Taxpayer Watchdog Group Sues San Ysidro Superintendent

Created: 03 March, 2017
Last update: 27 July, 2022

By Eduardo Rueda – Investigative Reporter 

Board president Rosaleah Pallasigue,
board member Irene Lopez, and Superintendent Julio Fonseca (Photo: Mario A. Cortez)


A local taxpayer watchdog group has filed a lawsuit against the San Ysidro School District Superintendent alleging he illegally spent school district money.

The local non-profit, San Diegans for Open Government, known as SanDOG, claims Superintendent Julio Fonseca misused public money when he paid $113,433 to a terminated employee back in May 2016. That payment was connected to a settlement agreement with the employee that SanDOG argues was never properly approved by the District’s Board of Trustees.

“At this point, [Fonseca’s] fraud against the taxpayers cannot be ratified by so-called stewards of the public trust — a handful of trustees — who do not care how unethical their soldier is as long as he carries out their will,” said Cory Briggs, SanDOG’s lawyer who filed the lawsuit.

The lawsuit stems from allegations Fonseca wrongfully terminated an employee that had raised concerns over Fonseca having hired a woman he was dating. At the time the woman, Alexis Rodriguez, was hired in December 2015, Fonseca had not yet disclosed his relationship with her to the Trustees.

The terminated employee, referred to as “Whistleblower” in the lawsuit, retained a lawyer after he was fired, but he never filed a tort claim as required by law before someone can sue a public entity.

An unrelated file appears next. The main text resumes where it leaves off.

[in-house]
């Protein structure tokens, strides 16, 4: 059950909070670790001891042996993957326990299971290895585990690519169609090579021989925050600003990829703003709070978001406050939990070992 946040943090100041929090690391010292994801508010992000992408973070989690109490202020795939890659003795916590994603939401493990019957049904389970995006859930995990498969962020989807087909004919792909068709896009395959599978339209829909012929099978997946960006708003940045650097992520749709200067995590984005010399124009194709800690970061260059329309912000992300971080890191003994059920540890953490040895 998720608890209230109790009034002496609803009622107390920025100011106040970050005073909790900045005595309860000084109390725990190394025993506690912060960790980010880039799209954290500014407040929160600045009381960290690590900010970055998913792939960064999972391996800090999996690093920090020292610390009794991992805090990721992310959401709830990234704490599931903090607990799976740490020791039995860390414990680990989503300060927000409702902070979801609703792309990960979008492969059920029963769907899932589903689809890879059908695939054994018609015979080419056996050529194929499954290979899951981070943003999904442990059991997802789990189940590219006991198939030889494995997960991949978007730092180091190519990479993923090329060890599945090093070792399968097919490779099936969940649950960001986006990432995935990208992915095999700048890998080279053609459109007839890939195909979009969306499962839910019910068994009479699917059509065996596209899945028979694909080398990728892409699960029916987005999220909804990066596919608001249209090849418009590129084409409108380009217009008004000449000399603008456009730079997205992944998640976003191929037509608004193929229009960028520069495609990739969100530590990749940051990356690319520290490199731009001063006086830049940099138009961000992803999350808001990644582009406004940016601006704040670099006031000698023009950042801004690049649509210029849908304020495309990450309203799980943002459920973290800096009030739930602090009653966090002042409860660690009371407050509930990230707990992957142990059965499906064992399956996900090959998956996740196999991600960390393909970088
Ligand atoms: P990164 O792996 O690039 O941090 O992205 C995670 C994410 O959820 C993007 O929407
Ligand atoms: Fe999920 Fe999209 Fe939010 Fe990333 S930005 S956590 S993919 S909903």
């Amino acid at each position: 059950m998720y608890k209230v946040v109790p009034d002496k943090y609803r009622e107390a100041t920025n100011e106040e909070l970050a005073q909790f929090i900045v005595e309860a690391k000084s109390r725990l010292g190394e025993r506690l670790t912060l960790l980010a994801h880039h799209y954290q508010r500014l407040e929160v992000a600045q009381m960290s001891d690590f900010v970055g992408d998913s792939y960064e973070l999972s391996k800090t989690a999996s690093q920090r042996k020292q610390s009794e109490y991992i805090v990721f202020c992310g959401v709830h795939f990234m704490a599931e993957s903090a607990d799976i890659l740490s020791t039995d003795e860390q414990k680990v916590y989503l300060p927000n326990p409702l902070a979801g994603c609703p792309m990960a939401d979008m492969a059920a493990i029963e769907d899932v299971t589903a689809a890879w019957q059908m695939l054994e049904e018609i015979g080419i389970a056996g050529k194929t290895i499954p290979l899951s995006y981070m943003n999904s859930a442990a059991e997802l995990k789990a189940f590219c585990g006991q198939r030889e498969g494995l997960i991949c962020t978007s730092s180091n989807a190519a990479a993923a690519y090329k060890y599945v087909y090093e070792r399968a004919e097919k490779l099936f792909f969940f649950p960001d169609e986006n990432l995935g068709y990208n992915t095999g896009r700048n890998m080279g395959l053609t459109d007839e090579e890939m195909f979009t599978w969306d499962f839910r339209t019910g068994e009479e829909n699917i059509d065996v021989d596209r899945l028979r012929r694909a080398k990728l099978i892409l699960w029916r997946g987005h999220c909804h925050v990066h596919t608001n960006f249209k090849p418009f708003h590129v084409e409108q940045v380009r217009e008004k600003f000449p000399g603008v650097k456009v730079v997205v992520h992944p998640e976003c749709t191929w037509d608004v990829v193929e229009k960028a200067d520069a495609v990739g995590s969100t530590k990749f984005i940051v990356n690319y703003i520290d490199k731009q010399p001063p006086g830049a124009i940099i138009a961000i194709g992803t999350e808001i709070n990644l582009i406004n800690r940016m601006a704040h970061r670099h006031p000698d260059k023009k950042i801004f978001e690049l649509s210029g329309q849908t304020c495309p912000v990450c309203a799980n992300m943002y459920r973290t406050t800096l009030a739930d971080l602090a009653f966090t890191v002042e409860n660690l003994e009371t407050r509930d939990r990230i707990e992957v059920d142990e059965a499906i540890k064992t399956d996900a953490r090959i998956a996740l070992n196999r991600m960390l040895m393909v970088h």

In two previous La Prensa San Diego articles, the terminated employee has been identified as Enrique Gonzalez. Gonzalez had only been a district employee for a month when he was terminated. After his termination, Gonzalez became the COO of La Prensa San Diego.
Within weeks of his firing, but before he could file a formal tort claim, the District negotiated a “separation agreement” with Gonzalez in an effort to fend off a formal claim that would expose Fonseca’s misdeeds. The agreement was not approved by the school board.
Three Trustees have confirmed to La Prensa San Diego that no formal vote was taken to approve the agreement. Even without a vote, however, Fonseca authorized the payment to Gonzalez.

“Simply put, Fonseca was buying Whistleblower’s silence in order to protect Fonseca’s job and reputation,” the lawsuit claims.
La Prensa San Diego first reported the seemingly illegal payment on February 6, 2017. Although the payment was made in May 2016, the true nature of the District’s actions to conceal the agreement were not known until January 2017.

The lack of a formal vote by the Board of Trustees meant that the agreement, and subsequent payment, were not disclosed to the public at the time they were made. The District also did not forward the case to the County Office of Education’s self-insured risk pool, which would have asked for backup documentation to justify the settlement payment.

“To minimize the potential that his intimate sexual relationship with Rodriguez would become publicly known, Fonseca used the authority of his office as SYSD’s superintendent to cover up his malfeasance as a public official,” the SanDOG lawsuit claims.